Each week, Crowell & Moring’s State Attorneys General team highlights significant actions that State AGs have taken. Here are this week’s updates.

Monday, April 26, 2021:


  • New Jersey Attorney General Grewal announced that Shamrock Beef and Ale, which was charged with violating COVID-19 restrictions on bars and restaurants, has agreed to have its license suspended for the summer under a settlement with the New Jersey Division of Alcoholic Beverage Control.


  • A coalition of 40 attorneys general led by Illinois Attorney General Raoul and Tennessee Attorney General Slatery is asking Congress to pass the EAGLES Act of 2021, which would expand the U.S. Secret Service’s National Threat Assessment Center to include research-based threat assessment training that would prevent targeted school violence.

Elder Fraud & Abuse

  • Michigan Attorney General Nessel announced The Sentinel Project, which will protect individuals in nursing facilities through unannounced site investigations by specially trained staff.
  • Florida Attorney General Moody announced that the Florida legislature has passed senior protection legislation that would expand the jurisdiction of the attorney general’s office to cover crimes against elderly individuals and disabled adults. Among other things, the legislation also criminalizes the intentional isolation of these individuals from family members and expands the availability and length of injunctive relief.


  • A coalition of 21 attorneys general, Denver, and Chicago, led by New York Attorney General James, sent a letter to Congress asking it to invalidate a Trump administration Environmental Protection Agency regulation, the methane “Rescission Rule,” which eliminates emissions limits.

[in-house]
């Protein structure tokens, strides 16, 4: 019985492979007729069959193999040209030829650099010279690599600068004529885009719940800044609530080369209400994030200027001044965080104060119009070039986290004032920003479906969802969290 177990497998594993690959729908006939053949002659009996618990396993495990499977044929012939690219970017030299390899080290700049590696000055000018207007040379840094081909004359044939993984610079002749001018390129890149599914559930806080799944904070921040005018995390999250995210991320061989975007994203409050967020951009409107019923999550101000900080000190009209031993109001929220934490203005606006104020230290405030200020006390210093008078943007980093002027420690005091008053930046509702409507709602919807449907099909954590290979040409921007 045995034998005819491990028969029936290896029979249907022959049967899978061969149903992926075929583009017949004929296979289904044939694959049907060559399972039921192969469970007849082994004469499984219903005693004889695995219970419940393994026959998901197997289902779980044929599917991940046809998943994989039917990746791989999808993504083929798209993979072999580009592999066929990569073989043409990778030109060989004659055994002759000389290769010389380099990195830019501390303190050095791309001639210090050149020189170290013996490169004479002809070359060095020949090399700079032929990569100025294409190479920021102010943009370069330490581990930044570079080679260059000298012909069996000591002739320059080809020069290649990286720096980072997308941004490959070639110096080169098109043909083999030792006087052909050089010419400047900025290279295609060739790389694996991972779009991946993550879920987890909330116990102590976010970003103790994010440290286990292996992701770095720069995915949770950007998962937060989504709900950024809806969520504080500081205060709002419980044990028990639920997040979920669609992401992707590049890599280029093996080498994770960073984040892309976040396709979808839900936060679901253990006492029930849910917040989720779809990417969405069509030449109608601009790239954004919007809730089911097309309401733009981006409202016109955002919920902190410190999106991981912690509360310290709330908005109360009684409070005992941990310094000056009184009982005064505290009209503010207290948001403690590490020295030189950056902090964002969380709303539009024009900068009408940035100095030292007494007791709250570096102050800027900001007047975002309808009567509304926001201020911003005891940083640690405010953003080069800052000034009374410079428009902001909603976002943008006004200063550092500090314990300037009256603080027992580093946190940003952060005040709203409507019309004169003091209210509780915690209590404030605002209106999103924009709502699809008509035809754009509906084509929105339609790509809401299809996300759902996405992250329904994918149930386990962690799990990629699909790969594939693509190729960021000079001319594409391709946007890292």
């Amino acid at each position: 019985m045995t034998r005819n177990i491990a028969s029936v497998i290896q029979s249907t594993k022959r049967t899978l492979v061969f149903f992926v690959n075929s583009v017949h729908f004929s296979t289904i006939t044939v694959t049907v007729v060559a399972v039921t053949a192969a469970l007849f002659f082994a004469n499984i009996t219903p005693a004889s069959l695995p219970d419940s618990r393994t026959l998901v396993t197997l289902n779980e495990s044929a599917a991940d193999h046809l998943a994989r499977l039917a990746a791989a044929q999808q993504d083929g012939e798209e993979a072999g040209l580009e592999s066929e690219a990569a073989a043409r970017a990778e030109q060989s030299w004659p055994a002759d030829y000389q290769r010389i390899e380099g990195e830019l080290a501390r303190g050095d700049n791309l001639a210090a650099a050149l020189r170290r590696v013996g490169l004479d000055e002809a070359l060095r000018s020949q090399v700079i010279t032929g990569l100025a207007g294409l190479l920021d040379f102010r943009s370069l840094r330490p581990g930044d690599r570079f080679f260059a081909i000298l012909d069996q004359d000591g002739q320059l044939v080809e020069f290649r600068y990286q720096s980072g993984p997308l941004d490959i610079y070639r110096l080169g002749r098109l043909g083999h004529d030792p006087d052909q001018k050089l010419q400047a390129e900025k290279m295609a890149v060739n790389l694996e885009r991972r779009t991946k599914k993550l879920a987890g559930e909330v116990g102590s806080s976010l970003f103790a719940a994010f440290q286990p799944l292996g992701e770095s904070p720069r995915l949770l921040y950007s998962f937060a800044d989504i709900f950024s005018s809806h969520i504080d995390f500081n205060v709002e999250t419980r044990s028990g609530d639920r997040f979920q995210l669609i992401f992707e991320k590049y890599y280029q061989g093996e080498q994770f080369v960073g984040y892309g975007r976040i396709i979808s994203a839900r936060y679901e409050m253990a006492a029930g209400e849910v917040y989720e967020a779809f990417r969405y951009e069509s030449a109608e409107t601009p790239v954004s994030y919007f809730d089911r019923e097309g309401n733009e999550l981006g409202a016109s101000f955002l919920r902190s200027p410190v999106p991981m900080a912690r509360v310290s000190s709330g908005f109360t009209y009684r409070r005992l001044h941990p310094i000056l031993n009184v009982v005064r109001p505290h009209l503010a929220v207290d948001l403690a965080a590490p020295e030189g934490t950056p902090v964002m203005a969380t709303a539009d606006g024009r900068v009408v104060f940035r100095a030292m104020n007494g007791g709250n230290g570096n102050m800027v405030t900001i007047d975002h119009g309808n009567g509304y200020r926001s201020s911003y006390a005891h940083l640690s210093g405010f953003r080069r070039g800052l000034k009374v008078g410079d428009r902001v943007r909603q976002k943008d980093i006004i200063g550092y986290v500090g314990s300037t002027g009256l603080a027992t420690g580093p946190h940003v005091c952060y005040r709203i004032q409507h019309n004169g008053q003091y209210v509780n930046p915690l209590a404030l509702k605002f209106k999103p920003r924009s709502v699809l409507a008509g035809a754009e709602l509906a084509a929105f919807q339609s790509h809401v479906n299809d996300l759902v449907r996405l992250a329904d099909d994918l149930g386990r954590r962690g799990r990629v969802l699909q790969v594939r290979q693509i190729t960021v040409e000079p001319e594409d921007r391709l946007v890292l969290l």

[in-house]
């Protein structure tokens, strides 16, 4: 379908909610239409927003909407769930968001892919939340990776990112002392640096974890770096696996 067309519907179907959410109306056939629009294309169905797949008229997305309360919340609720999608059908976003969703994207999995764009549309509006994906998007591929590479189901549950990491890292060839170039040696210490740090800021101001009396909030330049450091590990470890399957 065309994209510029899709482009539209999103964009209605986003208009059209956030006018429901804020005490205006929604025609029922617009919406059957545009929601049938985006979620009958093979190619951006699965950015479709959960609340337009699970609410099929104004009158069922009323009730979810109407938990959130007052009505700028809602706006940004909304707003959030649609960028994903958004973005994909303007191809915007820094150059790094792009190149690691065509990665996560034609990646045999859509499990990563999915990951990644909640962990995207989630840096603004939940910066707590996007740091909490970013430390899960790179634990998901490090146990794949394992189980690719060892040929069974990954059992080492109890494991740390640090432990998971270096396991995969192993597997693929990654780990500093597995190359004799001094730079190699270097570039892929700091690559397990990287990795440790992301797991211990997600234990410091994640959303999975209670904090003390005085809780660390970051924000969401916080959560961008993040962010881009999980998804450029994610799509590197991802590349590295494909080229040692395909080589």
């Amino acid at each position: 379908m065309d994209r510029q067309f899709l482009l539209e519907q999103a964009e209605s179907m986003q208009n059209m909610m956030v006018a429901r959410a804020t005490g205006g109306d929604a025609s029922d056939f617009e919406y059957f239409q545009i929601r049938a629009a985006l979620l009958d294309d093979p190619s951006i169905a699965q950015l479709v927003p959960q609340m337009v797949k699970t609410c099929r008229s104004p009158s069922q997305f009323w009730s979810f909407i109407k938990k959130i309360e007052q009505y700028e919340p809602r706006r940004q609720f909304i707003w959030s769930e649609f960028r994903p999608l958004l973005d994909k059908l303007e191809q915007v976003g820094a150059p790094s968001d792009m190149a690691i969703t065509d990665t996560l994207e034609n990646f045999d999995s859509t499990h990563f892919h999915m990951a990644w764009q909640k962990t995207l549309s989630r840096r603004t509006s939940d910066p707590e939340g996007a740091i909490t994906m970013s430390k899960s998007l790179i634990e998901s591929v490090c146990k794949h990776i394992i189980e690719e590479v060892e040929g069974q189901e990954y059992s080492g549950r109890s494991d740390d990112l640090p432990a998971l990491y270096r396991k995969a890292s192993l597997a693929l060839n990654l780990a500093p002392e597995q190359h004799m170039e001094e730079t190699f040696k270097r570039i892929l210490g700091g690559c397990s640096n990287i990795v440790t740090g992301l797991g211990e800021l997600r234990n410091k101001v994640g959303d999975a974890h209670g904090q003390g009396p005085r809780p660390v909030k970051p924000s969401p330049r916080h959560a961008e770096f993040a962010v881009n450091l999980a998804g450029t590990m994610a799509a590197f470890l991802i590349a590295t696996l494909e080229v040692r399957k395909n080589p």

Financial Misconduct

  • Washington D.C. Attorney General Racine announced that his office filed a lawsuit against fitness training company Oji Fit World for allegedly filing false Medicaid claims for fitness services for individuals with intellectual and developmental disabilities. The lawsuit seeks damages, civil penalties, and litigation costs.


  • Missouri Attorney General Schmitt announced that the owner of Old Town Pharmacy LLC and a pharmacy technician have been indicted for Medicaid fraud, after allegedly knowingly making false statements to MO HealthNet and forging prescriptions.

Tuesday, April 27, 2021:


  • The Consumer Financial Protection Bureau (“CFPB”) officially delayed the mandatory compliance date of the General Qualified Mortgage final rule from July 1, 2021 until October 1, 2022. The CFPB believes that delaying the compliance date will allow more options and flexibility for lenders and borrowers.
  • The Consumer Financial Protection Bureau (“CFPB”) initiated an enforcement action through a consent order against Nationwide Equities Corporation for allegedly sending deceptive loan advertisements to older borrowers, misleading them about reverse mortgages. Under the consent order the company must cease this conduct, pay a civil penalty, and implement a compliance plan to review advertisements.


  • Massachusetts Attorney General Healey announced that her office secured $89,000 in payments to students through a settlement with online for-profit school Flatiron School LLC, which offers coding bootcamps. The settlement resolves allegations that the school used high pressure enrollment methods and failed to provide sufficient disclosures about its bootcamp program.
  • Ohio Attorney General Yost announced that his office received over $250,000 in fines from contractor Miller Builders of Ohio for using foreign steel instead of American steel for eight state-funded Department of Transportation projects.

Financial Services

  • Illinois Attorney General Raoul applauded the Illinois legislature’s passage of his legislation that would protect student loan borrowers from student loan debt relief companies that charge high fees for services they actually cannot provide, such as loan forgiveness and cancellation. Among other things, the new legislation streamlines regulation and prosecution of these scams by allowing the Attorney General’s Office and the Illinois Department of Financial and Professional Regulation to address them on a systemic basis.